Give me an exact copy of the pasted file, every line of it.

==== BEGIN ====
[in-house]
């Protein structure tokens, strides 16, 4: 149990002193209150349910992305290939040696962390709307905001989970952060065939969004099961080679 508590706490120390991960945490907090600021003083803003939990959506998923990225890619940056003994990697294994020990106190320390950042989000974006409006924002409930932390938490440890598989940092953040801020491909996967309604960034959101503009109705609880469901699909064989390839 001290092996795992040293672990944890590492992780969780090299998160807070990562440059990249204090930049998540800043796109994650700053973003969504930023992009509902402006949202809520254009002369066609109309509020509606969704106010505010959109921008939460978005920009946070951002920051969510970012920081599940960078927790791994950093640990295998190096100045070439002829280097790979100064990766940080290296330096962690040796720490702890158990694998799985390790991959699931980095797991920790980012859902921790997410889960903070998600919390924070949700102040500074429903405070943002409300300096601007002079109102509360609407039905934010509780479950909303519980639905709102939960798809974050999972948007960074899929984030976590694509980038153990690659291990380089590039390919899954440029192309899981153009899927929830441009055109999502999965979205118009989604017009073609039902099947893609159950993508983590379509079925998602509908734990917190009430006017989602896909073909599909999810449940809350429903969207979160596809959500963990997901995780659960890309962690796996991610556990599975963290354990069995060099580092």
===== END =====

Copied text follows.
[in-house]
């Protein structure tokens, strides 16, 4: 149990002193209150349910992305290939040696962390709307905001989970952060065939969004099961080679 508590706490120390991960945490907090600021003083803003939990959506998923990225890619940056003994990697294994020990106190320390950042989000974006409006924002409930932390938490440890598989940092953040801020491909996967309604960034959101503009109705609880469901699909064989390839 001290092996795992040293672990944890590492992780969780090299998160807070990562440059990249204090930049998540800043796109994650700053973003969504930023992009509902402006949202809520254009002369066609109309509020509606969704106010505010959109921008939460978005920009946070951002920051969510970012920081599940960078927790791994950093640990295998190096100045070439002829280097790979100064990766940080290296330096962690040796720490702890158990694998799985390790991959699931980095797991920790980012859902921790997410889960903070998600919390924070949700102040500074429903405070943002409300300096601007002079109102509360609407039905934010509780479950909303519980639905709102939960798809974050999972948007960074899929984030976590694509980038153990690659291990380089590039390919899954440029192309899981153009899927929830441009055109999502999965979205118009989604017009073609039902099947893609159950993508983590379509079925998602509908734990917190009430006017989602896909073909599909999810449940809350429903969207979160596809959500963990997901995780659960890309962690796996991610556990599975963290354990069995060099580092």